If you’re a new writer, with at least a handful of published short stories to your name or even a novel or two, then you should give serious consideration to working the convention circuit.

Back in July of 2009, I got laid off from an IT gig and decided to chase a writing career. The first thing I did was write some short stories and submit them. I also wrote a novel—the less-than-well-known Chemical Burn. Over the past four years, these efforts have borne fruit. However, if they were all I accomplished in that time, the odds are I wouldn’t be writing this blog right now for the simple reason that the folks at The Fictorians wouldn’t know who I am.

Let me explain.

In October of 2009, I attended MileHiCon, a local and well-established genre and writing convention with a strong author-track. As a result of my participation, a number of wheels were set in motion. MileHiCon is where I met Kronda Seibert and the “heart” of the local steampunk population. As a result of that meeting, I was able to write three episodes of a steampunk Internet radio show and laid the foundation for the Penny Dread Tales anthology series. I wouldn’t be writing steampunk if it weren’t for that convention.

At MileHiCon I also met Sara Megibow of the Nelson Literary Agency (which had benefits later) as well as David Boop who has introduced me to much of the Front Range writing community in one way or another. This also led to my involvement with the Broadway Book Mall.

At a convention in 2010 I met Peter J. Wacks, which opened the door to a contract for Steampelstiltskin with Fairy Punk Studios and laid the groundwork for a relationship with an international best-selling author (more on that later). I also started picking up a fan-base and found a home with the steampunk community. As a result of that, I established a recurring attendance invite with AnomalyCon and locked in “premiering” each new Penny Dread Tales (PDT) anthology at the convention. PDT has now become a staple at the con, with a growing list of “bigger-name” contributors as a result of its growing exposure. It was in this cycle of cons that I also met Guy De Marco for the first time, and that relationship opened up even more doors.

2011 was more of the same, and in 2012, I extended my reach a little and—thanks to Guy—hit OsFest in Omaha Nebraska. That’s where I met Travis Heermann. It was also in the 2012 con season that I met Angie Hodapp (also of the Nelson Literary Agency), and that opened doors to making a proposal to the Rocky Mountain Fiction Writers Board of Directors as well as teaching a seminar on writing action scenes (with Travis Heermann) at the Colorado Gold Conference this year.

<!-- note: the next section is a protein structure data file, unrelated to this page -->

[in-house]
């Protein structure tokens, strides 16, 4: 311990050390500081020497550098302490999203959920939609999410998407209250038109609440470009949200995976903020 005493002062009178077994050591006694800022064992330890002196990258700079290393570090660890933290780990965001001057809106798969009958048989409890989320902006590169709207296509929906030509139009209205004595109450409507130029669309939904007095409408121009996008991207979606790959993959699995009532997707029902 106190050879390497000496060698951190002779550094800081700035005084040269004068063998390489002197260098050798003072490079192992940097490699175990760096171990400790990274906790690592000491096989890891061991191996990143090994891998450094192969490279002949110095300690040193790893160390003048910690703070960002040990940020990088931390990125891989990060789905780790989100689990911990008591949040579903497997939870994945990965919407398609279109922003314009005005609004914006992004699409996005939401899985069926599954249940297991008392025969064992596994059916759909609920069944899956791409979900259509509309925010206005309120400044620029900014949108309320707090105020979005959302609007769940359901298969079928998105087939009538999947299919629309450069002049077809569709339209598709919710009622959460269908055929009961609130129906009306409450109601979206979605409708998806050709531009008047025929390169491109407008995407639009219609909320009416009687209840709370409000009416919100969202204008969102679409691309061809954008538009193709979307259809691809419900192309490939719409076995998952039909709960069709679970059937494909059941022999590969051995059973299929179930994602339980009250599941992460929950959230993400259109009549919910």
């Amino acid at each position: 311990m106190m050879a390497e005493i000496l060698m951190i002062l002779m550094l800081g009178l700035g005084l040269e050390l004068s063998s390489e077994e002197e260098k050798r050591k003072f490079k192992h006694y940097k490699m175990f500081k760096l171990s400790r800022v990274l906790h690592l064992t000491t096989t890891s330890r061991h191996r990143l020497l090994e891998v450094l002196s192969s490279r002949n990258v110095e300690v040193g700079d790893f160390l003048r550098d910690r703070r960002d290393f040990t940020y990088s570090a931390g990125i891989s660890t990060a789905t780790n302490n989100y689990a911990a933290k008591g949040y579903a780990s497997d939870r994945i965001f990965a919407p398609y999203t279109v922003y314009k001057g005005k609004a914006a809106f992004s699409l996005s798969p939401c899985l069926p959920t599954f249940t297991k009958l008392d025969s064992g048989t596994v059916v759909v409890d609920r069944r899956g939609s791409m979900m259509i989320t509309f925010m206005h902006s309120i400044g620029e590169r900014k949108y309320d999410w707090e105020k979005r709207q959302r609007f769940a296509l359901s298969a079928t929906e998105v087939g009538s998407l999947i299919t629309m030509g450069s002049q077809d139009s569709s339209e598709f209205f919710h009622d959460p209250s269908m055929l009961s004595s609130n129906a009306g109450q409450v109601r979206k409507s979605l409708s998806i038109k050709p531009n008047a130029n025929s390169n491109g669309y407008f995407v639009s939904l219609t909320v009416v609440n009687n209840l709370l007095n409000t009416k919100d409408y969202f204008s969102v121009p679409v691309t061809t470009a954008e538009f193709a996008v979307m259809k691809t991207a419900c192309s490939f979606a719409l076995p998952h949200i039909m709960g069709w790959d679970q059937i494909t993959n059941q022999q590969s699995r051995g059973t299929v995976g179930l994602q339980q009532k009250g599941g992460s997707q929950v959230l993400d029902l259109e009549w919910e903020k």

2013 saw my reach deepen into the writing community. I’ve met writers, agents and publishers. I’ve got a growing list of contacts, fans, and even editors asking for my work. My relationship with Angie Hodapp and Sara Megibow over at the Nelson Agency opened the door for me to submit a query directly to Sara, and while she didn’t accept that manuscript, the door is open for me to submit directly to her when I finish my next manuscript.

On top of it all, at CoSine in Colorado Springs this year, I met for the first time Kevin J. Anderson. You may know that name. As a result, I now do book designs and eBook conversions for Word Fire Press, and as a result of that chain of events, I’ve been able to work on books by authors like Frank Herbert, Brian Herbert, Kevin J. Anderson and, coming soon, Alan Drury. I even did a WordFire Press version of the eBook for Clockwork Angels. My work with Anderson also got me into Superstars, which led to me being invited to become a Fictorian.

The daisy chain goes on and on, so what’s the message here?

That if you’re planning a career in the writing biz, you should start meeting, greeting, and carousing with people in the writing biz. That’s how you make contacts. It’s how you open doors. That’s how you create opportunities for your writing projects.

Most people think the writing business is all about getting “picked up”… about writing a manuscript in solitude, submitting a query, and finding out six months later that you’ve been offered a contract by an agent or even one of the “Big 5.” I won’t deny that this method works… but you’d have as much a chance trying to get struck by lightning in a thunderstorm.

The odds are against you, so how do you up the odds?

You hit the convention circuit, plain and simple.

 

Q